Thursday, April 19, 2007

Michael Skakel Draws the Media

This morning your scribe paid a visit to the Stamford Courthouse on other business, and found himself forced to park way up on the roof of the garage because of the huge interest of both the television and print media in the Michael Skakel hearing to determine whether he should receive a new trial. Court TV was there, broadcasting live, and Channel 3 from Hartford, and who knows who all else.

But perhaps because of the live coverage, there were actually seats to be found in Courtroom 6A. Your scribe took a pew behind Michael's mammoth bodyguard, which limited his vision to some extent. Mostly the bruiser blocked the view of the ineffable Judge Edward Karazin, which your scribe did not count as any serious loss. The proceedings were not exactly what you might call scintillating, so your faithful reporter took occasion to see who was who amongst the spectators.

Aside from the usual journalistic rabble, it became obvious that the right side of the courtroom was Moxley territory, and the left side was Skakel turf. Since Michael and his attorneys were seated to the left, and the State's attorneys to the right, this made a certain amount of sense. Dorthy Moxley was there with her son in the right front row, and assorted Skakel brothers and retainers (like the enormous bodyguard) took up the front rows on the left. Michael sat impassive, looking straight ahead; his role in this hearing is a non-speaking one. Fifth Amendment rights, and all that.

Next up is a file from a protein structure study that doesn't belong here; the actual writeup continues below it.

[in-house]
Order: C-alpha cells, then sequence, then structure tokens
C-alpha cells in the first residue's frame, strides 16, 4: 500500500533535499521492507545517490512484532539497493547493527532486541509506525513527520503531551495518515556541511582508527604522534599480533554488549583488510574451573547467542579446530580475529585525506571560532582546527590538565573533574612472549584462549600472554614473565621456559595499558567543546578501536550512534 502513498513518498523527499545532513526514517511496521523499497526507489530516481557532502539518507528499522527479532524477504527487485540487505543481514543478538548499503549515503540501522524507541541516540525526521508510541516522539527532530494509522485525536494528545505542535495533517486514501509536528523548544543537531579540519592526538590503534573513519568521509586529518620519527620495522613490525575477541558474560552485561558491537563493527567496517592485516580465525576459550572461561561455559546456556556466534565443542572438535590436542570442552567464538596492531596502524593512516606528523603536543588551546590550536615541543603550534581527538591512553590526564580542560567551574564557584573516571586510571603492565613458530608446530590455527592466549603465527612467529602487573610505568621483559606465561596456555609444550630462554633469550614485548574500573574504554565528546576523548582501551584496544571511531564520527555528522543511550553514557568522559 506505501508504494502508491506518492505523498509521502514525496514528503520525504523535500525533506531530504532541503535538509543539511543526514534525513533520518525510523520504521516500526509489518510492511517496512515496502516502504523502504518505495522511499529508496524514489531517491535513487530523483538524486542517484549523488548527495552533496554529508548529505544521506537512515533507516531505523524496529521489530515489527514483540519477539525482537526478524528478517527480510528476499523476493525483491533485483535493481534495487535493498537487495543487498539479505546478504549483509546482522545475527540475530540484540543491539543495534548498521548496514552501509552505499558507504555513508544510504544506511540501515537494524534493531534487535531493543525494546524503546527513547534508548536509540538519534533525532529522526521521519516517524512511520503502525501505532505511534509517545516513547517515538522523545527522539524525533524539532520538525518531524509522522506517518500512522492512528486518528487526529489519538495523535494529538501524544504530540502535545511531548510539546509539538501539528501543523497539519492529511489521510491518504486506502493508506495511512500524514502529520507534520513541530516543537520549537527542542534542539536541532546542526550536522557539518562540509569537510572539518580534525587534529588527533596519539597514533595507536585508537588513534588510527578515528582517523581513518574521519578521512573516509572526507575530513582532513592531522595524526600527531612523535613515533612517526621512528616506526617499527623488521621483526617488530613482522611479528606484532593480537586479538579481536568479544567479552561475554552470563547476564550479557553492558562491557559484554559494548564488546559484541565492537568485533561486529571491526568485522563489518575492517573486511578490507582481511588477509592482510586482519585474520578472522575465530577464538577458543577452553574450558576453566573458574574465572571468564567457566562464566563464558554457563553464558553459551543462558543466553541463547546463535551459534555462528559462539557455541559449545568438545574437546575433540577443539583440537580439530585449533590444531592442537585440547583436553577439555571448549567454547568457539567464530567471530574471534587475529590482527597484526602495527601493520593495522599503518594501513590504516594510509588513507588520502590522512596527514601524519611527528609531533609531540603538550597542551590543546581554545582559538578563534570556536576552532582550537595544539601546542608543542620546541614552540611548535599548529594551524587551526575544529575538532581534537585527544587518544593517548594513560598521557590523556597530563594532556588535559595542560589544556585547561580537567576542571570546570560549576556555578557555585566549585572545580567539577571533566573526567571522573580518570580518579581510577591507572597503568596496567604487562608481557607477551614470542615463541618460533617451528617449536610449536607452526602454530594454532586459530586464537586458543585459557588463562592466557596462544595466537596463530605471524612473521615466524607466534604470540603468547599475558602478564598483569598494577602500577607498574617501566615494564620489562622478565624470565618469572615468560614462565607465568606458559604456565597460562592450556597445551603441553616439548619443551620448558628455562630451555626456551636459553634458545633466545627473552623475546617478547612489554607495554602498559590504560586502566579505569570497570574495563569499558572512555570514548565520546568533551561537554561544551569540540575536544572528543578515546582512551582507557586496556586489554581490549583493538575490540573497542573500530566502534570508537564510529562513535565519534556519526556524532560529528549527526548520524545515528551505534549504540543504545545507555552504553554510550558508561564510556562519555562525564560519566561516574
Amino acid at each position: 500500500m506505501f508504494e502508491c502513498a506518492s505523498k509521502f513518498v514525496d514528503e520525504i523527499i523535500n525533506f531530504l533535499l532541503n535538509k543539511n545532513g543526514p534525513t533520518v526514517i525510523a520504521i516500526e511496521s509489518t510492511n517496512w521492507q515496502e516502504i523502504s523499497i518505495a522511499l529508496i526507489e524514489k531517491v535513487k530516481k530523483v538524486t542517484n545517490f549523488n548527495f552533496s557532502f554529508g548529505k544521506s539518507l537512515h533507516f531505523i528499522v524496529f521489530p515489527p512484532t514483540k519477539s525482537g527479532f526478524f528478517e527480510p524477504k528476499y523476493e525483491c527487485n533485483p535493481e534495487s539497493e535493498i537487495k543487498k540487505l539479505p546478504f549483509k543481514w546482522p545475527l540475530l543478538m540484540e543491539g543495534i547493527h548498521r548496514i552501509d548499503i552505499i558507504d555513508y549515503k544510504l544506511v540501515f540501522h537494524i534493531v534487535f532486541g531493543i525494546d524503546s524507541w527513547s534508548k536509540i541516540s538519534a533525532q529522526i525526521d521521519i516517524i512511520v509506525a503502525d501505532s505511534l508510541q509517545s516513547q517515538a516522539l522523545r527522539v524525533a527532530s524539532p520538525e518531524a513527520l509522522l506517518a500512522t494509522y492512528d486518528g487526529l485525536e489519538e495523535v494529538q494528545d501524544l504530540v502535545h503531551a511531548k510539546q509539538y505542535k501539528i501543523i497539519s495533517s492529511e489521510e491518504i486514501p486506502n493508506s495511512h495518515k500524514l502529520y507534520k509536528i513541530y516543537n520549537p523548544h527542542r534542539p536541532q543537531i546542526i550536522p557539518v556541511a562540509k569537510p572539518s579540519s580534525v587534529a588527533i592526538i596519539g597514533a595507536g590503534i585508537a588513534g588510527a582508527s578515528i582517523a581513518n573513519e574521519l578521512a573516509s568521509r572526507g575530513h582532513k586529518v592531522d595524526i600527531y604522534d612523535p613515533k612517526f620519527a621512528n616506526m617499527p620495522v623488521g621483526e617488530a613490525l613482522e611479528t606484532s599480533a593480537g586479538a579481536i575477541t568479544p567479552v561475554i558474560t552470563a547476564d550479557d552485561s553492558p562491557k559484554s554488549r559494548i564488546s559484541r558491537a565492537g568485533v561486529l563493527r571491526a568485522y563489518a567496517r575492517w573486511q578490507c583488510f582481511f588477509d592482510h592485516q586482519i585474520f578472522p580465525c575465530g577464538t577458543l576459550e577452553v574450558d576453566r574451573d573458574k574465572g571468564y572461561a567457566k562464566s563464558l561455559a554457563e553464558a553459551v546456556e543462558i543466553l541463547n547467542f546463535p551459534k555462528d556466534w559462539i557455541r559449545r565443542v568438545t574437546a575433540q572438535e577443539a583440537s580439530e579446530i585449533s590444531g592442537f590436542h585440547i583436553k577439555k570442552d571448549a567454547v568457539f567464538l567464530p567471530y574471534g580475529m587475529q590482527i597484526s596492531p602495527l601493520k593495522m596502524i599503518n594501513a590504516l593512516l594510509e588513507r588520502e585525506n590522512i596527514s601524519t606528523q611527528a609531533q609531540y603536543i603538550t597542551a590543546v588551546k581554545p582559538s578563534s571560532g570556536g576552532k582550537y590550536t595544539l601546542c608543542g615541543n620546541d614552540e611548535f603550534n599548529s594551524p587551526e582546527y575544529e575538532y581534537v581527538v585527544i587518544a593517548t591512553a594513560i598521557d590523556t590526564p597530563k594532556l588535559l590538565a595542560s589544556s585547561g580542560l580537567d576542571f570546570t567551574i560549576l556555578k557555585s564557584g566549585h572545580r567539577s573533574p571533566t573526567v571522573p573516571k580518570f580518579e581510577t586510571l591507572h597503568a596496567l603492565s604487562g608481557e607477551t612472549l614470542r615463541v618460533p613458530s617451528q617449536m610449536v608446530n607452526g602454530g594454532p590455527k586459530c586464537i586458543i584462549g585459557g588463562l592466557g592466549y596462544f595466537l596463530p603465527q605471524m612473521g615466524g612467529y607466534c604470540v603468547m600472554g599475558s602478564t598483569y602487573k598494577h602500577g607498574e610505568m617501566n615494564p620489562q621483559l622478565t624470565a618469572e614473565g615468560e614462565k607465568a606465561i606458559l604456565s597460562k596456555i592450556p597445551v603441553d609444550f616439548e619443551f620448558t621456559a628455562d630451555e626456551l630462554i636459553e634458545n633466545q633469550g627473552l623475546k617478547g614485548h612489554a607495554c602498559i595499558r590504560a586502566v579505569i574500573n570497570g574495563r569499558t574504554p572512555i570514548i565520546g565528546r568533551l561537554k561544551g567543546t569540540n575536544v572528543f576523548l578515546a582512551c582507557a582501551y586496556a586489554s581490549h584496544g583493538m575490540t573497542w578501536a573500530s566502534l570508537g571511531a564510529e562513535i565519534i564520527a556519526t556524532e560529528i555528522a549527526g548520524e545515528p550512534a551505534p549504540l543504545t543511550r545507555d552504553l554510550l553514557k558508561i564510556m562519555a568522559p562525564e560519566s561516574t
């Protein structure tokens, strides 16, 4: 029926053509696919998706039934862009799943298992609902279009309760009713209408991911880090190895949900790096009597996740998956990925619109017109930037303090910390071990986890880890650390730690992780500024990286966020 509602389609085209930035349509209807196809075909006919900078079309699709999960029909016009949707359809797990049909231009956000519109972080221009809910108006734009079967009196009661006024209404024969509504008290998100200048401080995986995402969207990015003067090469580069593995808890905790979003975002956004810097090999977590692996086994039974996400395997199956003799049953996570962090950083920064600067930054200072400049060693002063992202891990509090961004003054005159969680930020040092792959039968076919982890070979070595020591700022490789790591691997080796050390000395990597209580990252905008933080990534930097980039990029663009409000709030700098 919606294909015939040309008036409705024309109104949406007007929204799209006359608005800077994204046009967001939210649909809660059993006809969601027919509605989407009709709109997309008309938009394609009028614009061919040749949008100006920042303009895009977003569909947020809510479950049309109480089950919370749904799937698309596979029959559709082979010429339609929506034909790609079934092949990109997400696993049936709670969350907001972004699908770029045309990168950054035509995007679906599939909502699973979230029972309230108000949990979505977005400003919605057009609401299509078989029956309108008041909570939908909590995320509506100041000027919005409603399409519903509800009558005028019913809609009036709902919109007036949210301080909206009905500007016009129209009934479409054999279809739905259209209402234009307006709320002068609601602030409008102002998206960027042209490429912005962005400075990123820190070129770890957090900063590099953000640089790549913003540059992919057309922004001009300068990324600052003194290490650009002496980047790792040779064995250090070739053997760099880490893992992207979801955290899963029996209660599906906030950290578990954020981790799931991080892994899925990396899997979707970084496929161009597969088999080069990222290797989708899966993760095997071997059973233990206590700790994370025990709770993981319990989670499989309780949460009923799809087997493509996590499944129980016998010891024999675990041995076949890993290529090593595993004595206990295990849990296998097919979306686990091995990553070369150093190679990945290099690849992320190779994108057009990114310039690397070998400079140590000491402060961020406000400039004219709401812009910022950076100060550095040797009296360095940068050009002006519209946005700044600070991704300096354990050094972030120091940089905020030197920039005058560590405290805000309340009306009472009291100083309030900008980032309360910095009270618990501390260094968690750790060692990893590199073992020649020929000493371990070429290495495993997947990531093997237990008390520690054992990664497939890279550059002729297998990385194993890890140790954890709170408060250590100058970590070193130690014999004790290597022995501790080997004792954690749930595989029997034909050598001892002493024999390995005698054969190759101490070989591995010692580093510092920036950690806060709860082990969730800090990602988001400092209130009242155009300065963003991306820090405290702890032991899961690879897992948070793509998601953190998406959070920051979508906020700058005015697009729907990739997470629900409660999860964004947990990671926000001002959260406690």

Mickey Sherman was out in the hallway, and your scribe asked if he were there as a spectator or a witness. "Witness," he replied. Which probably explained why he wasn't inside the courtroom: one side or the other had presumably asked that he be sequestered. How one sequesters a witness from continuous Court TV coverage - particularly a witness who himself has made frequent appearances in front of their cameras - is an interesting conundrum; but no doubt Mickey's testimony has been predetermined well in advance, so it likely doesn't matter in the long run.

After about ten minutes of the judicial equivalent of watching paint dry, your scribe felt he had seen and heard enough for the time being. But lest you think that nothing much is going on in and around Town these days, dear reader, he hastens to file this report. There is always entertainment to be found in the vicinity of Greenwich if you know where to look for it.


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